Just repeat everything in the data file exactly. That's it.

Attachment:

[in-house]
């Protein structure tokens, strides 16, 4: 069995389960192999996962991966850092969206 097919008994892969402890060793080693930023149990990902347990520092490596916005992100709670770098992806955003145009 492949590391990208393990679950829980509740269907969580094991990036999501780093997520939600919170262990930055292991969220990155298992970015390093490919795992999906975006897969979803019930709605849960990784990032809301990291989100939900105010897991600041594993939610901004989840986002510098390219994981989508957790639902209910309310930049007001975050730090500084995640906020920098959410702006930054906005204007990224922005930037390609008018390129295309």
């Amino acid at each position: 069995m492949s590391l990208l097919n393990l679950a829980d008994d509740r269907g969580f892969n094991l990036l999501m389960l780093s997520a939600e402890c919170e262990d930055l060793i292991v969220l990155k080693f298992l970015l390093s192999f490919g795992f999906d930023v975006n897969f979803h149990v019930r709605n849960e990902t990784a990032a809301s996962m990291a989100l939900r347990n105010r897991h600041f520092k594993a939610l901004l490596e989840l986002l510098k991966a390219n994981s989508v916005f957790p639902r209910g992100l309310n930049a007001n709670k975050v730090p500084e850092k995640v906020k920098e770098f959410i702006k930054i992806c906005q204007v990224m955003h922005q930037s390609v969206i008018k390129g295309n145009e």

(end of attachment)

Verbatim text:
[in-house]
């Protein structure tokens, strides 16, 4: 069995389960192999996962991966850092969206 097919008994892969402890060793080693930023149990990902347990520092490596916005992100709670770098992806955003145009 492949590391990208393990679950829980509740269907969580094991990036999501780093997520939600919170262990930055292991969220990155298992970015390093490919795992999906975006897969979803019930709605849960990784990032809301990291989100939900105010897991600041594993939610901004989840986002510098390219994981989508957790639902209910309310930049007001975050730090500084995640906020920098959410702006930054906005204007990224922005930037390609008018390129295309």
């Amino acid at each position: 069995m492949s590391l990208l097919n393990l679950a829980d008994d509740r269907g969580f892969n094991l990036l999501m389960l780093s997520a939600e402890c919170e262990d930055l060793i292991v969220l990155k080693f298992l970015l390093s192999f490919g795992f999906d930023v975006n897969f979803h149990v019930r709605n849960e990902t990784a990032a809301s996962m990291a989100l939900r347990n105010r897991h600041f520092k594993a939610l901004l490596e989840l986002l510098k991966a390219n994981s989508v916005f957790p639902r209910g992100l309310n930049a007001n709670k975050v730090p500084e850092k995640v906020k920098e770098f959410i702006k930054i992806c906005q204007v990224m955003h922005q930037s390609v969206i008018k390129g295309n145009e």